Structural Biochemistry/Proteins/Purification/SDS-Polyacrylamide Gel Electrophoresis

SDS-Polyacrylamide Gel Electrophoresis edit

An SDS gel being visualized under UV
A gel apparatus

SDS-Polyacrylamide Gel Electrophoresis is a technique to separate proteins according to electrophoretic mobility - a function of polypeptide chain length or protein mass). SDS-Polyacrylamide Gel Electrophoresis can also be used to separate DNA and RNA molecules.

SDS stands for sodium dodecyl sulfate. "SDS is an anionic detergent that disrupts non-covalent interactions in native proteins." SDS is used to create denaturing conditions to separate proteins by molecular weight and also confers negative charge to the proteins in proportion to its mass. By denaturing the proteins with SDS, proteins can be separated by their mass alone; without SDS, other molecular properties, such as a charge and shape, would interfere with the separation process (proteins that are strongly negative, for example, would move faster down a gel, even if they were larger, without SDS). In addition, a loading dye is introduced that helps bind the protein to the gel and make it more recognizable when exposed by UV light.

SDS-PAGE gives an estimates of the mass of dissociated polypeptides by the anions of SDS binding to the main chains of the polypeptide at a ratio of one SDS anion for every two amino acid residues. SDS-PAGE is unlike sedimentation-equilibrium technique because denaturing of the proteins is applied for SDS-PAGE for mass determination.

This technique is used to test the purity of interest proteins and the percentage of interested protein in the sample solution. This technique is rapid, sensitive and capable of high resolution compared to Gel-Electrophoresis because it can give a distinct band with as little as 0.1 micrograms of the protein when stained with Coomassie Blue and proteins that differ by 2% can still be separated.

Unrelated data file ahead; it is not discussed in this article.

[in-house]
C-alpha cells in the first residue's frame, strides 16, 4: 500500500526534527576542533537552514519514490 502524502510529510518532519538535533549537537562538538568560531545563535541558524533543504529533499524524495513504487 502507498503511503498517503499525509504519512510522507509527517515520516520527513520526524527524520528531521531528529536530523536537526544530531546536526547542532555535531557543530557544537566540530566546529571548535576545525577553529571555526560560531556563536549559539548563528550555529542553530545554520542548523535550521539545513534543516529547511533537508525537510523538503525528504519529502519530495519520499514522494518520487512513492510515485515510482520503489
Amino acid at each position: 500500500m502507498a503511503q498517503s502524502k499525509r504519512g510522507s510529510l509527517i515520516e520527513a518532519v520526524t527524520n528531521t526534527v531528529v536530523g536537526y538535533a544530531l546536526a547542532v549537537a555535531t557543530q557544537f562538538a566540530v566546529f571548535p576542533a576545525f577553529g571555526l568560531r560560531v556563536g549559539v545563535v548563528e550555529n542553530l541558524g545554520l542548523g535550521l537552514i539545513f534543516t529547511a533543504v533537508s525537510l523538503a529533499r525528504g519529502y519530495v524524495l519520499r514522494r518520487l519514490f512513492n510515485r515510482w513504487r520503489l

SDS-PAGE can also be combined with Isolectric Focusing to obtain very high resolution separations. Proteins are first isolated by their net charge accordingly, then simultaneously run a SDS-PAGE adjacent to the filtering compartment.

Detergents edit

Detergents are widely used to interrupt the hydrophobic interactions which can then destroy the lipid bilayer. Detergents are the most common types of agents used to solubilize transmembrane proteins.

Detergents are small amphiphilic molecules that are more soluble in water than lipids. Sometimes their hydrophilic heads (polar side) can be charged as in SDS but can be nonionic like octylglucoside and Triton. Detergents are monomeric in low concentration but form micelles in high concentration, after overcoming the critical micelle concentration. In order to keep the detergent monomer concentration constant, individual detergents go in and out of micelles. Detergents are very condition specific because they depend on the pH, salt concentration, and the temperature. Therefore detergents are very complicated to study.

Detergents help break the lipid bilayer by acting as a substitute. When the detergents are mixed with the lipids, the hydrophobic part of the detergent attaches to the hydrophobic head of the lipid bilayer making them soluble. If the detergent concentration decreases, the protein would not remain soluble.If more phospholipid were to be introduced, membrane proteins would form liposomes. Since the opposite side of the detergent is polar, the binding brings the membrane proteins into the solution as detergent-protein complexes. In this sense, the detergents acts as a capsule/substitute for the lipid membrane.

SDS, a strong ionic detergent, can solubilize even the most hydrophobic membrane proteins by attacking the hydrophobic core itself, which ultimately denatures the protein and can be used in a procedure known as SDS polyacrylmide-gel electrophoresis. The study of the protein function seems almost frivolous with the protein denatured but studies have showed that the protein can be renatured once the detergents are removed. Detergents are used commercially today to remove stains or proteins that stained clothes. By making the protein soluble, it is able to remove direct and other proteins from the clothes.

BN-Polyacrylamide Gel Electrophoresis edit

Similar to SDS-polyacrylamide gel electrophoresis, blue native-polyacrylamide gel electrophoresis is another useful method of protein purification that has allowed scientists to analyze membrane protein complexes in mitochondria, chloroplasts, microsomes, and bacteria.[1]

References edit

"Biochemistry." Sixth Edition - Jeremy M. Berg, John L. Tymoczko Lubert Stryer

"Molecular Biology of THE CELL." Fifth edition- Alberts, Johnson, Lewis, Raff, Roberts, Walter